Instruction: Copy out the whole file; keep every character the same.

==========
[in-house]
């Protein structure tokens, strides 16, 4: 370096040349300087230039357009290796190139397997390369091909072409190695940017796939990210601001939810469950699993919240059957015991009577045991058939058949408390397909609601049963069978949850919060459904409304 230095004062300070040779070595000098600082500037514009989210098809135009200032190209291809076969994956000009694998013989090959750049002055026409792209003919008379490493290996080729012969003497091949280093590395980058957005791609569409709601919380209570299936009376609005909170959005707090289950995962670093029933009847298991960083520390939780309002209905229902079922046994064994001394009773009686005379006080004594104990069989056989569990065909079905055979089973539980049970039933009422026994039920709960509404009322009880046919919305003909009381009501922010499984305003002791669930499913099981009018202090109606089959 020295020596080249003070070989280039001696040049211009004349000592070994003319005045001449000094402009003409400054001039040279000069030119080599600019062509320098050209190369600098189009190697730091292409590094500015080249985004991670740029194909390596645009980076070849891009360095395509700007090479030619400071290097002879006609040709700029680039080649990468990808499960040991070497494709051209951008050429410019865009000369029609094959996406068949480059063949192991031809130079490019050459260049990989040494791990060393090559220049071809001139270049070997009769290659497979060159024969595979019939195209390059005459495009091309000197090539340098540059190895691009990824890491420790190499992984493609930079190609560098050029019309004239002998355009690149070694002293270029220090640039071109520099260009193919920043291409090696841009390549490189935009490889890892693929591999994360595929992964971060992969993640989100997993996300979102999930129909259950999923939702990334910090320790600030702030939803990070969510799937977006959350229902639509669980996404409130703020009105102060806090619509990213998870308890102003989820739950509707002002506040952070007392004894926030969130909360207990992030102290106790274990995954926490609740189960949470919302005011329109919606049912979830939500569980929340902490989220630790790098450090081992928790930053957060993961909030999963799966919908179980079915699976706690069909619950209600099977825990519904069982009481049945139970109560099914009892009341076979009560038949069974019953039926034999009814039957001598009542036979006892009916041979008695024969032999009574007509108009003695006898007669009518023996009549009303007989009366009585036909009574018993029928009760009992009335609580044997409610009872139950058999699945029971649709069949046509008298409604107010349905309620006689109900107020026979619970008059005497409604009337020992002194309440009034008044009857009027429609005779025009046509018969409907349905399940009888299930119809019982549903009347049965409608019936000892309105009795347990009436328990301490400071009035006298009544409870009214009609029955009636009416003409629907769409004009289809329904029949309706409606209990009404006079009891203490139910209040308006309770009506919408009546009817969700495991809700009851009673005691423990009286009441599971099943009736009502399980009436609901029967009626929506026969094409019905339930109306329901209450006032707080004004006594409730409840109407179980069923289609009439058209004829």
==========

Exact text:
[in-house]
């Protein structure tokens, strides 16, 4: 370096040349300087230039357009290796190139397997390369091909072409190695940017796939990210601001939810469950699993919240059957015991009577045991058939058949408390397909609601049963069978949850919060459904409304 230095004062300070040779070595000098600082500037514009989210098809135009200032190209291809076969994956000009694998013989090959750049002055026409792209003919008379490493290996080729012969003497091949280093590395980058957005791609569409709601919380209570299936009376609005909170959005707090289950995962670093029933009847298991960083520390939780309002209905229902079922046994064994001394009773009686005379006080004594104990069989056989569990065909079905055979089973539980049970039933009422026994039920709960509404009322009880046919919305003909009381009501922010499984305003002791669930499913099981009018202090109606089959 020295020596080249003070070989280039001696040049211009004349000592070994003319005045001449000094402009003409400054001039040279000069030119080599600019062509320098050209190369600098189009190697730091292409590094500015080249985004991670740029194909390596645009980076070849891009360095395509700007090479030619400071290097002879006609040709700029680039080649990468990808499960040991070497494709051209951008050429410019865009000369029609094959996406068949480059063949192991031809130079490019050459260049990989040494791990060393090559220049071809001139270049070997009769290659497979060159024969595979019939195209390059005459495009091309000197090539340098540059190895691009990824890491420790190499992984493609930079190609560098050029019309004239002998355009690149070694002293270029220090640039071109520099260009193919920043291409090696841009390549490189935009490889890892693929591999994360595929992964971060992969993640989100997993996300979102999930129909259950999923939702990334910090320790600030702030939803990070969510799937977006959350229902639509669980996404409130703020009105102060806090619509990213998870308890102003989820739950509707002002506040952070007392004894926030969130909360207990992030102290106790274990995954926490609740189960949470919302005011329109919606049912979830939500569980929340902490989220630790790098450090081992928790930053957060993961909030999963799966919908179980079915699976706690069909619950209600099977825990519904069982009481049945139970109560099914009892009341076979009560038949069974019953039926034999009814039957001598009542036979006892009916041979008695024969032999009574007509108009003695006898007669009518023996009549009303007989009366009585036909009574018993029928009760009992009335609580044997409610009872139950058999699945029971649709069949046509008298409604107010349905309620006689109900107020026979619970008059005497409604009337020992002194309440009034008044009857009027429609005779025009046509018969409907349905399940009888299930119809019982549903009347049965409608019936000892309105009795347990009436328990301490400071009035006298009544409870009214009609029955009636009416003409629907769409004009289809329904029949309706409606209990009404006079009891203490139910209040308006309770009506919408009546009817969700495991809700009851009673005691423990009286009441599971099943009736009502399980009436609901029967009626929506026969094409019905339930109306329901209450006032707080004004006594409730409840109407179980069923289609009439058209004829």